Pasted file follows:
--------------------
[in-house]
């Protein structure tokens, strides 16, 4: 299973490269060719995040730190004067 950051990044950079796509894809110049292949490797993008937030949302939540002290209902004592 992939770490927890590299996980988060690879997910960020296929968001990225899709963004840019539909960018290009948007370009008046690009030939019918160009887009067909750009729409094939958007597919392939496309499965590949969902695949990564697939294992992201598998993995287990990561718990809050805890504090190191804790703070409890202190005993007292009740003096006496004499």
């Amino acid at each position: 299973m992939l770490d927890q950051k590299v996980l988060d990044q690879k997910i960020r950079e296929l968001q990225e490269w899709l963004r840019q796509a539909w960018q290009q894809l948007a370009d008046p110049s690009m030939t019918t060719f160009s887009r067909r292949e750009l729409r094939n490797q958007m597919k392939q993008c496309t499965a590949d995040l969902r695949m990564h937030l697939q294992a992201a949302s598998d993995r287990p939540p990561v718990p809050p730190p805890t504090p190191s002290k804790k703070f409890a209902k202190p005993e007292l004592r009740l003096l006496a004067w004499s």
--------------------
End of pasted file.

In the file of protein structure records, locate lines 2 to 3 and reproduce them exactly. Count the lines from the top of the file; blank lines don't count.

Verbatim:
């Protein structure tokens, strides 16, 4: 299973490269060719995040730190004067 950051990044950079796509894809110049292949490797993008937030949302939540002290209902004592 992939770490927890590299996980988060690879997910960020296929968001990225899709963004840019539909960018290009948007370009008046690009030939019918160009887009067909750009729409094939958007597919392939496309499965590949969902695949990564697939294992992201598998993995287990990561718990809050805890504090190191804790703070409890202190005993007292009740003096006496004499």
């Amino acid at each position: 299973m992939l770490d927890q950051k590299v996980l988060d990044q690879k997910i960020r950079e296929l968001q990225e490269w899709l963004r840019q796509a539909w960018q290009q894809l948007a370009d008046p110049s690009m030939t019918t060719f160009s887009r067909r292949e750009l729409r094939n490797q958007m597919k392939q993008c496309t499965a590949d995040l969902r695949m990564h937030l697939q294992a992201a949302s598998d993995r287990p939540p990561v718990p809050p730190p805890t504090p190191s002290k804790k703070f409890a209902k202190p005993e007292l004592r009740l003096l006496a004067w004499s």